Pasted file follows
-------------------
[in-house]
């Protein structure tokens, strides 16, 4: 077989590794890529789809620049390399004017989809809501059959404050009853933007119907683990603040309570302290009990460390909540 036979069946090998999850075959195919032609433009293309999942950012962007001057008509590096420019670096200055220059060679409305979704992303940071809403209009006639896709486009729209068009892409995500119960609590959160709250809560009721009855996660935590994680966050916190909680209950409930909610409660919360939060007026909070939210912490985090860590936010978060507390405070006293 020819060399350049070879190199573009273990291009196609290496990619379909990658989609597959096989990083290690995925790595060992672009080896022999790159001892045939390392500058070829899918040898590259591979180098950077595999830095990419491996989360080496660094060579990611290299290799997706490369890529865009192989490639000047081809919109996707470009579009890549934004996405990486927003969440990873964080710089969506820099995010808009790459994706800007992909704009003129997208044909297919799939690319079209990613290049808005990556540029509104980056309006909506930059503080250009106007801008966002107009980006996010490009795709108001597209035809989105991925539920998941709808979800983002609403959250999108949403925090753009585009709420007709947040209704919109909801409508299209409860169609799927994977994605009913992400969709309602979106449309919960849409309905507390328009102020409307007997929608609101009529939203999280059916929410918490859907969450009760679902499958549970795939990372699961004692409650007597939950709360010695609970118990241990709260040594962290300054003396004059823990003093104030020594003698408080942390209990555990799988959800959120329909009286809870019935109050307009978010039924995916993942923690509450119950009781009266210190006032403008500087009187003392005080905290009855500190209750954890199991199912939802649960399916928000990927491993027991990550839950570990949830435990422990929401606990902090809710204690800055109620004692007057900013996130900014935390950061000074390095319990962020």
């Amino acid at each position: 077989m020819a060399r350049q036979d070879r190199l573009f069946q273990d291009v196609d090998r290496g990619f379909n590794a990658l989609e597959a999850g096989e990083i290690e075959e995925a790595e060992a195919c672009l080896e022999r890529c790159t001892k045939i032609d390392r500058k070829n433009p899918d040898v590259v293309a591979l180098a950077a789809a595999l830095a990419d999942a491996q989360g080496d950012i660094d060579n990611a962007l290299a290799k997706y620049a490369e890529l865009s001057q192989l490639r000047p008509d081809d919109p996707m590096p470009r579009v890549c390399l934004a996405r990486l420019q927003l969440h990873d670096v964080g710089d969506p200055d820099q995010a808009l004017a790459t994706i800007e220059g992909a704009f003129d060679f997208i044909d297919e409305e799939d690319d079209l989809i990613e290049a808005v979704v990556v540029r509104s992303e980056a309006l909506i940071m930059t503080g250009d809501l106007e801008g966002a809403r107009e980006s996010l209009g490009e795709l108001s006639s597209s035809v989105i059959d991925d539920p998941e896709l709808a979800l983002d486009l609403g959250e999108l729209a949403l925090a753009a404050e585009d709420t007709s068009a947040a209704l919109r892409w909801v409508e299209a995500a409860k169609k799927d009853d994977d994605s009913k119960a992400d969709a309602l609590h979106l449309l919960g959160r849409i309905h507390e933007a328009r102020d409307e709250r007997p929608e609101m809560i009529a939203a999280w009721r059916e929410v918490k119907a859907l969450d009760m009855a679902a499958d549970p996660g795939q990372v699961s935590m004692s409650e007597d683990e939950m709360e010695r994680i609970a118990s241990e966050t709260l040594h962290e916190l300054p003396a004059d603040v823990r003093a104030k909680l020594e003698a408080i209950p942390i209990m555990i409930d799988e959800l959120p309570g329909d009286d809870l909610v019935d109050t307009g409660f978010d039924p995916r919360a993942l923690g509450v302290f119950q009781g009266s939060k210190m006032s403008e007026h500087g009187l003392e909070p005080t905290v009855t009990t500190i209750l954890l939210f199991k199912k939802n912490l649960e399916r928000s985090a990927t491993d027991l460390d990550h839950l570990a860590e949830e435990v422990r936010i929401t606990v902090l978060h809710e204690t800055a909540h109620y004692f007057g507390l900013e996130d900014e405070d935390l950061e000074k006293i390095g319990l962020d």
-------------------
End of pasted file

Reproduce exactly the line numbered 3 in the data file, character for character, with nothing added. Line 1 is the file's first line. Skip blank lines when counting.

């Amino acid at each position: 077989m020819a060399r350049q036979d070879r190199l573009f069946q273990d291009v196609d090998r290496g990619f379909n590794a990658l989609e597959a999850g096989e990083i290690e075959e995925a790595e060992a195919c672009l080896e022999r890529c790159t001892k045939i032609d390392r500058k070829n433009p899918d040898v590259v293309a591979l180098a950077a789809a595999l830095a990419d999942a491996q989360g080496d950012i660094d060579n990611a962007l290299a290799k997706y620049a490369e890529l865009s001057q192989l490639r000047p008509d081809d919109p996707m590096p470009r579009v890549c390399l934004a996405r990486l420019q927003l969440h990873d670096v964080g710089d969506p200055d820099q995010a808009l004017a790459t994706i800007e220059g992909a704009f003129d060679f997208i044909d297919e409305e799939d690319d079209l989809i990613e290049a808005v979704v990556v540029r509104s992303e980056a309006l909506i940071m930059t503080g250009d809501l106007e801008g966002a809403r107009e980006s996010l209009g490009e795709l108001s006639s597209s035809v989105i059959d991925d539920p998941e896709l709808a979800l983002d486009l609403g959250e999108l729209a949403l925090a753009a404050e585009d709420t007709s068009a947040a209704l919109r892409w909801v409508e299209a995500a409860k169609k799927d009853d994977d994605s009913k119960a992400d969709a309602l609590h979106l449309l919960g959160r849409i309905h507390e933007a328009r102020d409307e709250r007997p929608e609101m809560i009529a939203a999280w009721r059916e929410v918490k119907a859907l969450d009760m009855a679902a499958d549970p996660g795939q990372v699961s935590m004692s409650e007597d683990e939950m709360e010695r994680i609970a118990s241990e966050t709260l040594h962290e916190l300054p003396a004059d603040v823990r003093a104030k909680l020594e003698a408080i209950p942390i209990m555990i409930d799988e959800l959120p309570g329909d009286d809870l909610v019935d109050t307009g409660f978010d039924p995916r919360a993942l923690g509450v302290f119950q009781g009266s939060k210190m006032s403008e007026h500087g009187l003392e909070p005080t905290v009855t009990t500190i209750l954890l939210f199991k199912k939802n912490l649960e399916r928000s985090a990927t491993d027991l460390d990550h839950l570990a860590e949830e435990v422990r936010i929401t606990v902090l978060h809710e204690t800055a909540h109620y004692f007057g507390l900013e996130d900014e405070d935390l950061e000074k006293i390095g319990l962020d």